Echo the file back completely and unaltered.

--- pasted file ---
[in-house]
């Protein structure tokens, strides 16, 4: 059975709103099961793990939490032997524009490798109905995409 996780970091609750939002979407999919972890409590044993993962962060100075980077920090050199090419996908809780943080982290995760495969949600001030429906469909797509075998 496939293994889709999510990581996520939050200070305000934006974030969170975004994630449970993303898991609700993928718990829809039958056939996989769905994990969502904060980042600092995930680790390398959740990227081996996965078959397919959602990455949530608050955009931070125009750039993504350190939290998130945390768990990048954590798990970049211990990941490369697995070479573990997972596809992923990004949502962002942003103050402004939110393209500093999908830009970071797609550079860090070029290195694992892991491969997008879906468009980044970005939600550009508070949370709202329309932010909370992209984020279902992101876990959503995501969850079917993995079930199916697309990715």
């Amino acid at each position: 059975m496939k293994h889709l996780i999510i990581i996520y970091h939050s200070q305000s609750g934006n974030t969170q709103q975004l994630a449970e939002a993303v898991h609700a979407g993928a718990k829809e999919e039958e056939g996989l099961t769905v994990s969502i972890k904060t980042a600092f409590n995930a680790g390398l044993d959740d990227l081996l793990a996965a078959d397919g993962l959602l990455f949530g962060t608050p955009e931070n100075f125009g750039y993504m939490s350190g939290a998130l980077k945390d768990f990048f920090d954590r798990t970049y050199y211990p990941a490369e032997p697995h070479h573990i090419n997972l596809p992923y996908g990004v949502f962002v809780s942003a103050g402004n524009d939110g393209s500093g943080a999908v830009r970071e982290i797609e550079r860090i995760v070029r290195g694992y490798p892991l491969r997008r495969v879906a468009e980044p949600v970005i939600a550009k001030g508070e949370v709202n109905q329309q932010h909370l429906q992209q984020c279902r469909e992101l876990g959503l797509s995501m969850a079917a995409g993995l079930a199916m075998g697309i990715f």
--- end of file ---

[in-house]
């Protein structure tokens, strides 16, 4: 059975709103099961793990939490032997524009490798109905995409 996780970091609750939002979407999919972890409590044993993962962060100075980077920090050199090419996908809780943080982290995760495969949600001030429906469909797509075998 496939293994889709999510990581996520939050200070305000934006974030969170975004994630449970993303898991609700993928718990829809039958056939996989769905994990969502904060980042600092995930680790390398959740990227081996996965078959397919959602990455949530608050955009931070125009750039993504350190939290998130945390768990990048954590798990970049211990990941490369697995070479573990997972596809992923990004949502962002942003103050402004939110393209500093999908830009970071797609550079860090070029290195694992892991491969997008879906468009980044970005939600550009508070949370709202329309932010909370992209984020279902992101876990959503995501969850079917993995079930199916697309990715």
């Amino acid at each position: 059975m496939k293994h889709l996780i999510i990581i996520y970091h939050s200070q305000s609750g934006n974030t969170q709103q975004l994630a449970e939002a993303v898991h609700a979407g993928a718990k829809e999919e039958e056939g996989l099961t769905v994990s969502i972890k904060t980042a600092f409590n995930a680790g390398l044993d959740d990227l081996l793990a996965a078959d397919g993962l959602l990455f949530g962060t608050p955009e931070n100075f125009g750039y993504m939490s350190g939290a998130l980077k945390d768990f990048f920090d954590r798990t970049y050199y211990p990941a490369e032997p697995h070479h573990i090419n997972l596809p992923y996908g990004v949502f962002v809780s942003a103050g402004n524009d939110g393209s500093g943080a999908v830009r970071e982290i797609e550079r860090i995760v070029r290195g694992y490798p892991l491969r997008r495969v879906a468009e980044p949600v970005i939600a550009k001030g508070e949370v709202n109905q329309q932010h909370l429906q992209q984020c279902r469909e992101l876990g959503l797509s995501m969850a079917a995409g993995l079930a199916m075998g697309i990715f």